From a Tagore fan, The Fat Years
The thousands of readers who download The Fat Years just before the websites and virtual shops are shutdown (and new ones spring up) may not know that the Beijing-based author of the political satire would call himself ‘Tagore-ist’ if he had to pick a label. Reshma Patil in Beijingworld Updated: Jul 15, 2011 01:29 IST
The thousands of readers who download The Fat Years just before the websites and virtual shops are shutdown (and new ones spring up) may not know that the Beijing-based author of the political satire would call himself ‘Tagore-ist’ if he had to pick a label.
I happened to meet Chan Koonchung on Wednesday, when China announced 9.6% GDP growth for the last six months.
The Chinese title of his searing novel is the ‘prosperous age’, inspired by an official banner in his neighbourhood post office.
It is 2013 and the leadership succession is settled. Starbucks serves lychee black dragon lattes. Authoritarian China has survived the economic tsunami and emerged ‘stronger and wealthier,’ while the West declines.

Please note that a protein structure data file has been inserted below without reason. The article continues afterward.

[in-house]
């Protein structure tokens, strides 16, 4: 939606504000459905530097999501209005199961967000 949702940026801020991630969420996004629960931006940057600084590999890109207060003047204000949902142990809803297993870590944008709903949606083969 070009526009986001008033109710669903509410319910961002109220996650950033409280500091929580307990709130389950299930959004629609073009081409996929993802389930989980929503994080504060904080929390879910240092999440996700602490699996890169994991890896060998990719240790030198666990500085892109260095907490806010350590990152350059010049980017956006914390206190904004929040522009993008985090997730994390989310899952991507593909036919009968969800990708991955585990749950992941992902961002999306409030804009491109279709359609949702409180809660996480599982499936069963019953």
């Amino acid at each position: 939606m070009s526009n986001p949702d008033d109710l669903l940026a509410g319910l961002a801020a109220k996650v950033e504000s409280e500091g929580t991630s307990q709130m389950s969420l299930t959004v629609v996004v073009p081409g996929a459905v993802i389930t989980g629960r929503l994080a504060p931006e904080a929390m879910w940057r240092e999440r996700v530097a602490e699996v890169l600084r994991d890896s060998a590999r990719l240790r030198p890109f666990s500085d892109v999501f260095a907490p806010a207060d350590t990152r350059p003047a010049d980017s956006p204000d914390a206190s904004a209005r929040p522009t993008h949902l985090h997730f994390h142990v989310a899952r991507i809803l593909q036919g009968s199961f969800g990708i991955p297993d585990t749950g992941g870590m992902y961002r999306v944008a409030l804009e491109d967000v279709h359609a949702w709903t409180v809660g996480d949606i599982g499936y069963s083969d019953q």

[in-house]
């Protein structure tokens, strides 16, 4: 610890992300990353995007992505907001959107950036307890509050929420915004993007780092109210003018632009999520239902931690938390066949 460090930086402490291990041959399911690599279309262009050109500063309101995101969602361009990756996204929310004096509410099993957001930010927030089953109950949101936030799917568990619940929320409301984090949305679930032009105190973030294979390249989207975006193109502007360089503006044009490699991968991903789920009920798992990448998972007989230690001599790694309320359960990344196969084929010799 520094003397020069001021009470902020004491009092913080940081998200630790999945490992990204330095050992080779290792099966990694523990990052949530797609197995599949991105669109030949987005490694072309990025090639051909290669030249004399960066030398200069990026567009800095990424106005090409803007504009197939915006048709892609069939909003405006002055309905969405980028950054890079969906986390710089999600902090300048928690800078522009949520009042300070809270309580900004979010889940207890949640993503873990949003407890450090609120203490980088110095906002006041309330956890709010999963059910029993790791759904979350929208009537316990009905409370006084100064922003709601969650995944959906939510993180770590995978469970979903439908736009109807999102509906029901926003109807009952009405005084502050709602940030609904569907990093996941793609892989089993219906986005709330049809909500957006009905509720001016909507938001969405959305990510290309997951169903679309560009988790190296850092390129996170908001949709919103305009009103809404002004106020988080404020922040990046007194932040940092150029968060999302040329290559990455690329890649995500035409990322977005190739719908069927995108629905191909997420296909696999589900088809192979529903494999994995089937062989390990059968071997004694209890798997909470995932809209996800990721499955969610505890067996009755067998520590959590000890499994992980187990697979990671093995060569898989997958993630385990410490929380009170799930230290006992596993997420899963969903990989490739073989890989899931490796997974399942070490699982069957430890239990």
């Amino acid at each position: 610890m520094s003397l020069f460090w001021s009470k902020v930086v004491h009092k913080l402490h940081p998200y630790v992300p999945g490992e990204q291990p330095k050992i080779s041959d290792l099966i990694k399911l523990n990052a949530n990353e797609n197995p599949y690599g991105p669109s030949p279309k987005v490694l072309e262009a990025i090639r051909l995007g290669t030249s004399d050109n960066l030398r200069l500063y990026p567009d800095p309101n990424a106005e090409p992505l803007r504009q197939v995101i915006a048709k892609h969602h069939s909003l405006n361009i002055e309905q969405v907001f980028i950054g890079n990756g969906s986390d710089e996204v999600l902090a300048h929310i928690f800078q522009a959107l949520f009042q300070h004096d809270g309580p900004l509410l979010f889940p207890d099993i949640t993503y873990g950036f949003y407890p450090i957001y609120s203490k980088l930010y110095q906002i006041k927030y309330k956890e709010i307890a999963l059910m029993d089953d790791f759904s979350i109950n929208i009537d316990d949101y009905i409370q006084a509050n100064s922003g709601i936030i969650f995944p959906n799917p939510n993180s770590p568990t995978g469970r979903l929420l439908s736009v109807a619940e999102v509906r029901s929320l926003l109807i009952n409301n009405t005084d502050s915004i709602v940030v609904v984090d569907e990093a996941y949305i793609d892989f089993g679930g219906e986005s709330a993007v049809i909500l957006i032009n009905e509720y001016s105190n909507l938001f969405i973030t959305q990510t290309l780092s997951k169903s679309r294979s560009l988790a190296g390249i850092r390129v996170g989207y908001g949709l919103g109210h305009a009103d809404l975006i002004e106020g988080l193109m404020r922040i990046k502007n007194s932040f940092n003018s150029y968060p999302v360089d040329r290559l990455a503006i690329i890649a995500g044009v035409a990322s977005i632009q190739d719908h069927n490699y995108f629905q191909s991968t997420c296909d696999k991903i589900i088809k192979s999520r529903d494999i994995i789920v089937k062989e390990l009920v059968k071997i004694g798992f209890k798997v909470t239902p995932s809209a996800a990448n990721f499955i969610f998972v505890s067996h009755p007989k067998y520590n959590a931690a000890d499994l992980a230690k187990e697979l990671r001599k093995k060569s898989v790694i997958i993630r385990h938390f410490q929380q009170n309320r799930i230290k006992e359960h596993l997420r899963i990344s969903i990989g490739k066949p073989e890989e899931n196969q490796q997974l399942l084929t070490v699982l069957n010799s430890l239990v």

Before China declares the prosperous age, there is one month of near anarchy — it is wiped out of official records and the minds of people.
The connections with 1989 are unspoken but obvious. A small group of friends who remember the past set out in search of the ‘missing month’.
Chan wrote the novel in 2009 but he uncannily set the missing month in early 2011 when Beijing actually reacted to the jasmine revolts with a sweep on dissidents, activists and lawyers.
“There is a conceit crisis,’’ Chan said of the euphoric society he fictionalised. “This is my fantasy scenario of what will happen if the political system does not change. China can and should do better, even under one Party, but there are so many constraints.’’
“Everybody’s saying there’s no country in the world as good as China,’’ says his protagonist at first.
The ‘happy, harmonious’ writer bumps into old friends like a girl, an eighties democracy activist, who remembers the lost month.
Inspired by the events of 2008 including the Lhasa riots and Olympics, the plot races through a Beijing transformed into a capitalist colossus, until they solve the mystery of the missing month.
“In the end,’’ he said, “the liberals are marginalised and the anti-liberals win. Purely fiction, of course.’’
In the late eighties, Chan trawled north India as a scriptwriter and producer researching Tibetan Buddhism.
Last year, he started Minjian International, an NGO that connects Chinese intellectuals with thinkers across Asia. He’s getting more interested in India, and how India is ‘held together despite diversity’.